I switched hosts, pointed our domains to the new host, and set up emailboxes on the new host, using the same email addresses as on the old host. Everything works perfectly, and email is sent & received by the emailboxes on the new host. So why does spam — and only spam — continue to flow into the emailboxes on the old host?

This spam does not appear in the emailboxes on the new host, only the old host.

These spammers are not sending to our email addresses in the standard way (which would land them in our emailboxes on the new host). So how are they still finding their way into the old emailboxes, which are no longer linked to our domains?

UPDATE: A friend had a similar experience, and the answer she got was that the spam was being sent from the (old/first) same server, using the DNS on the server, instead of one of the outside world DNS servers. This does make sense to me.

  • We'd need to see the headers of the spam mails, and also know your domain name, in order to help with this. – Jenny D May 11 '17 at 11:09

Spammers don't conform to any standards as well as they don't obey any other rules. Spam isn't originated from a well configured and maintained SMTP server. It doesn't care whether it is a legitimate sender for domain used in the From: header or as envelope sender or not, and those two probably doesn't even match etc. etc.

SPAM may come from a hijacked web server or an infected workstation. Even if a spammer is using an own server, the software sending spam is most likely a custom software instead of any MTA normally used.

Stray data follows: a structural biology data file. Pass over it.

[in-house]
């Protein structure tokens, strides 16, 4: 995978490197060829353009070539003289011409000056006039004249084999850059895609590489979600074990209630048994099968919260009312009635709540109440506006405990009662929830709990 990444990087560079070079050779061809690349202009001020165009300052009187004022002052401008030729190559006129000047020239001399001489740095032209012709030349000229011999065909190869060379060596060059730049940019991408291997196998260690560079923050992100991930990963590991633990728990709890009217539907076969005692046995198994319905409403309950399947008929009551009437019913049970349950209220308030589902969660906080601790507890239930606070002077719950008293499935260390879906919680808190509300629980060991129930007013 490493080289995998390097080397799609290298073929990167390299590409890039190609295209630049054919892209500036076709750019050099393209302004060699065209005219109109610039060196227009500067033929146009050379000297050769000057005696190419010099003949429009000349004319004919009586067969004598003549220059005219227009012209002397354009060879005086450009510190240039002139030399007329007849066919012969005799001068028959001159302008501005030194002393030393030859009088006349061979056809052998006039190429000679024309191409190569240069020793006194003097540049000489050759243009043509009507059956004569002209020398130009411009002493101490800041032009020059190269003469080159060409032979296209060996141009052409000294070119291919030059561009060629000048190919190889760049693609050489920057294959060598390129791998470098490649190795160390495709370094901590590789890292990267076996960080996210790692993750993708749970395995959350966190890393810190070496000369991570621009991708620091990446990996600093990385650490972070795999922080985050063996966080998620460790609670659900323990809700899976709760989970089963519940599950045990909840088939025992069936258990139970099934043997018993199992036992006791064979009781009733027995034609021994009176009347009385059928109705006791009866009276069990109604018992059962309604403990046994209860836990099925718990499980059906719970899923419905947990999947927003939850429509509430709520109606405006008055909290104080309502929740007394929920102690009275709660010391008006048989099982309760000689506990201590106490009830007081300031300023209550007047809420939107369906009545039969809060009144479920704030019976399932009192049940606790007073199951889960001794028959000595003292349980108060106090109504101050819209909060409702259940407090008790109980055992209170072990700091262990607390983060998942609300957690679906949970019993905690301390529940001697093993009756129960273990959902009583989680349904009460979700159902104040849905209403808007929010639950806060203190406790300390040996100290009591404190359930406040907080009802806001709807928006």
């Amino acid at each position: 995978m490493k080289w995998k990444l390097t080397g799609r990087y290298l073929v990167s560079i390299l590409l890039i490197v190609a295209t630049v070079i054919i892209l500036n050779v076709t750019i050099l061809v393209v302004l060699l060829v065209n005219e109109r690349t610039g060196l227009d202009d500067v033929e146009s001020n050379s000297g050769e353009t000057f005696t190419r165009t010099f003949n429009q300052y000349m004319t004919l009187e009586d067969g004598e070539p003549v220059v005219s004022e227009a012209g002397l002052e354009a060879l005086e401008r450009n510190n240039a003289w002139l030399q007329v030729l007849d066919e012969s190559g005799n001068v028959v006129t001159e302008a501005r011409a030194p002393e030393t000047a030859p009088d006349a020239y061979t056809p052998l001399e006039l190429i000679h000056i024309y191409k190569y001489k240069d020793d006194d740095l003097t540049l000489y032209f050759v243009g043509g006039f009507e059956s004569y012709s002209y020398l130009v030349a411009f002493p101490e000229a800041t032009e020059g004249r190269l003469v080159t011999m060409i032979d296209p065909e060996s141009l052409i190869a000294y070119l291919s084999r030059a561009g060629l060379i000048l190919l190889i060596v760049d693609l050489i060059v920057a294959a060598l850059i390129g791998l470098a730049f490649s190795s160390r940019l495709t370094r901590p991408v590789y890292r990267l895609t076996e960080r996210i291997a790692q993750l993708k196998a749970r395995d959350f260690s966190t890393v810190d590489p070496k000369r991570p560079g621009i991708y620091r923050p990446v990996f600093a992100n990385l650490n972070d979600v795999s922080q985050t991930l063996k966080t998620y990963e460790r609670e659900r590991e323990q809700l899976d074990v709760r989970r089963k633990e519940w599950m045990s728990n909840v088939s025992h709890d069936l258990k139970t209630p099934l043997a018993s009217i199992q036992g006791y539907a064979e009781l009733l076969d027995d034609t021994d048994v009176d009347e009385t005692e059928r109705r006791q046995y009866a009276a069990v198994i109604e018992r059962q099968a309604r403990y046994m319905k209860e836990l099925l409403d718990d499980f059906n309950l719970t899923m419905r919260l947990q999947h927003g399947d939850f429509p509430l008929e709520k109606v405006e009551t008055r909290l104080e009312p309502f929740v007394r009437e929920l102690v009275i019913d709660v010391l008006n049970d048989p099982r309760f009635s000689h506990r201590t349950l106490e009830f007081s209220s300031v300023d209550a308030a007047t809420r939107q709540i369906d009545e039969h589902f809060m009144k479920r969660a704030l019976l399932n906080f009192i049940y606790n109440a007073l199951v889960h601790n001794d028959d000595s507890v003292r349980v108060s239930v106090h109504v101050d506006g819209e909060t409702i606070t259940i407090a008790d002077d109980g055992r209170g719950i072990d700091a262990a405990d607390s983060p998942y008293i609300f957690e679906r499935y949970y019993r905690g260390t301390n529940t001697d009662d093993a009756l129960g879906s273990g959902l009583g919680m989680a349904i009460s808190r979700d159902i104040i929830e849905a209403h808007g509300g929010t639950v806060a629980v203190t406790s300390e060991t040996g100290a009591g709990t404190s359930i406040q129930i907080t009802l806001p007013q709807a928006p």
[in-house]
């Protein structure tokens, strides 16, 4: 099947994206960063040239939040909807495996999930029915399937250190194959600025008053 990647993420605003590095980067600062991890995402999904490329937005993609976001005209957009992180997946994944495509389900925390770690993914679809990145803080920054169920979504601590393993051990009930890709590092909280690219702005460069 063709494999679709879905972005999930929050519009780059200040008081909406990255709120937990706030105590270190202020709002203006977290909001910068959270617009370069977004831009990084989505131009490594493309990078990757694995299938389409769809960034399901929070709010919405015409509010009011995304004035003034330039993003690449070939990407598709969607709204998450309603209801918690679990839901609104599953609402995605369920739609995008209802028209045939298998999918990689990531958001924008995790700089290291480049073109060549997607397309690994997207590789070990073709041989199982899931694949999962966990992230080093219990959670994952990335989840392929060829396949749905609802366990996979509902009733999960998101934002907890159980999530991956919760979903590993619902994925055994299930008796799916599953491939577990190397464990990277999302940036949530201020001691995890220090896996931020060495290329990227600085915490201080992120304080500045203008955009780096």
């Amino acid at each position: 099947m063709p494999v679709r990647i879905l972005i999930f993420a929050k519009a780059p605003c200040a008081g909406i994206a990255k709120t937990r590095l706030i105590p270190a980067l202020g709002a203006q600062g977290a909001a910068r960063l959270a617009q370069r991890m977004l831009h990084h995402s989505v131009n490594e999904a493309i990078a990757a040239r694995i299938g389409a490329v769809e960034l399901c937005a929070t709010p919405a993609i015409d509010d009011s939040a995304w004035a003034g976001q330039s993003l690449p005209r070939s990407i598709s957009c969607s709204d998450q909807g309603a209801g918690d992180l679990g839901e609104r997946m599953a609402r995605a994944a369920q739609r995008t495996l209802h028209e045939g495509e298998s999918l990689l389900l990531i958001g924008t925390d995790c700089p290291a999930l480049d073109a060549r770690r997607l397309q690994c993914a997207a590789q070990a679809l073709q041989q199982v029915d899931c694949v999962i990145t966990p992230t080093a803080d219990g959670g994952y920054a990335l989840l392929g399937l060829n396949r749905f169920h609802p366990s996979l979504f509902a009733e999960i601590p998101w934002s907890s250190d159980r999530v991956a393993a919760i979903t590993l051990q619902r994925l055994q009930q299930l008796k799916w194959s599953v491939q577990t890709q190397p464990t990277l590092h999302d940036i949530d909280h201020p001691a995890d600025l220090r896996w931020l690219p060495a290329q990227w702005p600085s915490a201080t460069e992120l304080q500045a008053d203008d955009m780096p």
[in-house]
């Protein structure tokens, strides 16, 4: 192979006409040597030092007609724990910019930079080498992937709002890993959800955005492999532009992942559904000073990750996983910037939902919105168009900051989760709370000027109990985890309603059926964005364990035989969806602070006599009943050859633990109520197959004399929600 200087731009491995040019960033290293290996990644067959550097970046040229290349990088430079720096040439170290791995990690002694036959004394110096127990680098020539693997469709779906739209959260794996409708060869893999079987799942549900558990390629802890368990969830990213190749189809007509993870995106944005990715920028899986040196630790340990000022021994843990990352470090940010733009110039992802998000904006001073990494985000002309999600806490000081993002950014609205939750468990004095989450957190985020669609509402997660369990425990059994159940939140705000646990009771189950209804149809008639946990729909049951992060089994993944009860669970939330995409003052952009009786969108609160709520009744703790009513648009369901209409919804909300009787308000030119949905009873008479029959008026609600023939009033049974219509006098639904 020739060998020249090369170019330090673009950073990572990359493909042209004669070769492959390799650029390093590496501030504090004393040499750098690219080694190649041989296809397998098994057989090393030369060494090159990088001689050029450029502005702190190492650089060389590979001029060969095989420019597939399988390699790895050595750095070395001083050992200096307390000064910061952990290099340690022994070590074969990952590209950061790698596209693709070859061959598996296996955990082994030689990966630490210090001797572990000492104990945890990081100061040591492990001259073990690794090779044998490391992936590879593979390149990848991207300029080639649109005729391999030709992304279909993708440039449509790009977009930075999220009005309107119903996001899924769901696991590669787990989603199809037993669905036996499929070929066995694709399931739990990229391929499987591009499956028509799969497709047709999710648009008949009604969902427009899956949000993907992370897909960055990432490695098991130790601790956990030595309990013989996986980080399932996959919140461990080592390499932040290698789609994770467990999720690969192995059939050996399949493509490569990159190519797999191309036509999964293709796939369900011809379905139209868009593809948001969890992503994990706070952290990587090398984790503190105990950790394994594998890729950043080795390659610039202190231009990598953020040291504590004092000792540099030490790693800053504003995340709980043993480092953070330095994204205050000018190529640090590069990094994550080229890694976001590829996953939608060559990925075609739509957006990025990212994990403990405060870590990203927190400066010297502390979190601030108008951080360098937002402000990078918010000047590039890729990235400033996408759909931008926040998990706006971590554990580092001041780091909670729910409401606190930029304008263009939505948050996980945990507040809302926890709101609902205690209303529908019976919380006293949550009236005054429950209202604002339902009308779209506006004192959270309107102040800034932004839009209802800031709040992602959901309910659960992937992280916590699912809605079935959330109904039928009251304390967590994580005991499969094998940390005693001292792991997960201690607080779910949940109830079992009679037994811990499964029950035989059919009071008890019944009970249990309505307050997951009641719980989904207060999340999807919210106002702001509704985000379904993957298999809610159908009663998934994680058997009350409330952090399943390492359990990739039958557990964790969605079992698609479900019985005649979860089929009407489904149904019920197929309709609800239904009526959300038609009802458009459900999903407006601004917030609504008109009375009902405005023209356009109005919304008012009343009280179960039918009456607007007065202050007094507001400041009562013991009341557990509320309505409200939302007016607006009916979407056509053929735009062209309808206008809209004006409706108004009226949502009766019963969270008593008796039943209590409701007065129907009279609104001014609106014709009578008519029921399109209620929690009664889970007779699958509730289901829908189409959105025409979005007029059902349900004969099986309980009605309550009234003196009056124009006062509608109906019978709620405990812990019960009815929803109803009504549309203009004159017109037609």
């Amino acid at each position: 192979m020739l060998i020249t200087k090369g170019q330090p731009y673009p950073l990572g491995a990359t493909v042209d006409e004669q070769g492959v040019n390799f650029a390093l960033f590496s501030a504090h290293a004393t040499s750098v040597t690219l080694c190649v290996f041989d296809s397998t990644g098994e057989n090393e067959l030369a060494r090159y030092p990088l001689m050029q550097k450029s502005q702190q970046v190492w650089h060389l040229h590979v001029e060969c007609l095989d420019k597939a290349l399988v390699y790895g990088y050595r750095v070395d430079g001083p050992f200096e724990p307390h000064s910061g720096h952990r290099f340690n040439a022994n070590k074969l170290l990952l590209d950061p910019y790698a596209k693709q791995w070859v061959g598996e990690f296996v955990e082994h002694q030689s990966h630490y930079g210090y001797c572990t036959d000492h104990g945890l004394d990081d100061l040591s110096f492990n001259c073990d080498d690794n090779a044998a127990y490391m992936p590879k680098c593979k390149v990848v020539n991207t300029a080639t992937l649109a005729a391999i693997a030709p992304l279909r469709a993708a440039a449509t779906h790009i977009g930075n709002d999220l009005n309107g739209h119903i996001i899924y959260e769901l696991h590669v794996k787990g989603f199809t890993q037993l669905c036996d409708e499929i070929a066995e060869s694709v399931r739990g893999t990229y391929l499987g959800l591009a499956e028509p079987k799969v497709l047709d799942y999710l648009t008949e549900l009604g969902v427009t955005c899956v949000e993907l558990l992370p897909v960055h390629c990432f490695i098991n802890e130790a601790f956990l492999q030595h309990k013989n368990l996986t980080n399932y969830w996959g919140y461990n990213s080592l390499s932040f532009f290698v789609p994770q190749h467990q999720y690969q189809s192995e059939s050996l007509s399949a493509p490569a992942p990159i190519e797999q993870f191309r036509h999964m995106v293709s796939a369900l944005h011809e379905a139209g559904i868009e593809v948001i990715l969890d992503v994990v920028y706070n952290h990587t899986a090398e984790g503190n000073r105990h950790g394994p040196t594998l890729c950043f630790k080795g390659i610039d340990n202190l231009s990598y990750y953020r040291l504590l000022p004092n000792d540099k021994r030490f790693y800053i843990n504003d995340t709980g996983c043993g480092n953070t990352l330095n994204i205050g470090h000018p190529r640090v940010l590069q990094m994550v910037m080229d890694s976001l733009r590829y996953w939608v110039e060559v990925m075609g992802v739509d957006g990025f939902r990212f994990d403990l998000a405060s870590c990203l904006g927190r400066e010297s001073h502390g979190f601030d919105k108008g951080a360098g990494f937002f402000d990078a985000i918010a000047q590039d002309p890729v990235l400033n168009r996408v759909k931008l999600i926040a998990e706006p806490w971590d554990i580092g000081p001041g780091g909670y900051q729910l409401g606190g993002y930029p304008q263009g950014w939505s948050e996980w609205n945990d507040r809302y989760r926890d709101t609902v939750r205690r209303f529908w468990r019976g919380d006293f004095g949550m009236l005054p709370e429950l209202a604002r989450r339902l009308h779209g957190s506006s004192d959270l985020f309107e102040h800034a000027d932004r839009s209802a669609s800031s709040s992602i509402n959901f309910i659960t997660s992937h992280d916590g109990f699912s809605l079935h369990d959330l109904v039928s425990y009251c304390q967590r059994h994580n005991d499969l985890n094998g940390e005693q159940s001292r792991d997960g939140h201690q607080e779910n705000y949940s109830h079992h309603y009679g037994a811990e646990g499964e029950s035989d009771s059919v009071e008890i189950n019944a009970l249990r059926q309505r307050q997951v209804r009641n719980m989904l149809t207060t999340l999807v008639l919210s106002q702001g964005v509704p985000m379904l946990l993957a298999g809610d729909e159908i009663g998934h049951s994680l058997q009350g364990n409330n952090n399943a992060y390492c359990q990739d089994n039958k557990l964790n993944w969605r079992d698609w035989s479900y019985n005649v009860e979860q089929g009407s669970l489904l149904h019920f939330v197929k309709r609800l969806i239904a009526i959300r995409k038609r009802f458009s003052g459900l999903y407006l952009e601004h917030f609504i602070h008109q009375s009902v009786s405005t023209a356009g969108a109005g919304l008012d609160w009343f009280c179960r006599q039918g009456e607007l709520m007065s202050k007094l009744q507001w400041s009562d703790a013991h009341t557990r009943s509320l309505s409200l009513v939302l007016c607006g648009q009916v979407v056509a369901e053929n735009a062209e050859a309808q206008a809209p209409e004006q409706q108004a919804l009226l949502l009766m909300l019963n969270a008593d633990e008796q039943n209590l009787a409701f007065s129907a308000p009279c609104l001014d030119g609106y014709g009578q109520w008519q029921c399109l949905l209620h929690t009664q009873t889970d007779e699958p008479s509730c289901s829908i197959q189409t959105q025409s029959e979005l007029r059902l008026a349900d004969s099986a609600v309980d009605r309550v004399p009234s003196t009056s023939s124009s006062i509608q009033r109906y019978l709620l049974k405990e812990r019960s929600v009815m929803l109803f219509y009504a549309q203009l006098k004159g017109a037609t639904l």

Therefore it is highly possible and even usual that the program or script sending SPAM won't do standard DNS queries before sending a single message. One reason for that may be just a poor configuration, but sometimes using internal databases instead of DNS may be a way to hide by increasing the time before the infection gets noticed.

After DNS TTL there would be no reason to accept any mail to the moved domains anymore. I'd suggest to remove the domains from the old server's configuration as soon as possible. Also, I don't generally like the idea that mail would arrive on two servers during the TTL, as then users would need to check for their email on two servers and manually move messages arriving during the migration. There are two possibilities for preventing that:

  1. While migrating the mailbox contents, configure the old server to relay email to the new one.
  2. Prior actually changing the DNS records, temporarily lower the TTL and wait for it to expire.

Regarding your update: That would be a really bad situation! It would mean that your old mail server was compromised (or used illegitimately otherwise). Fortunately, it is really easy to rule that out: just see the Received headers and your mail server logs.

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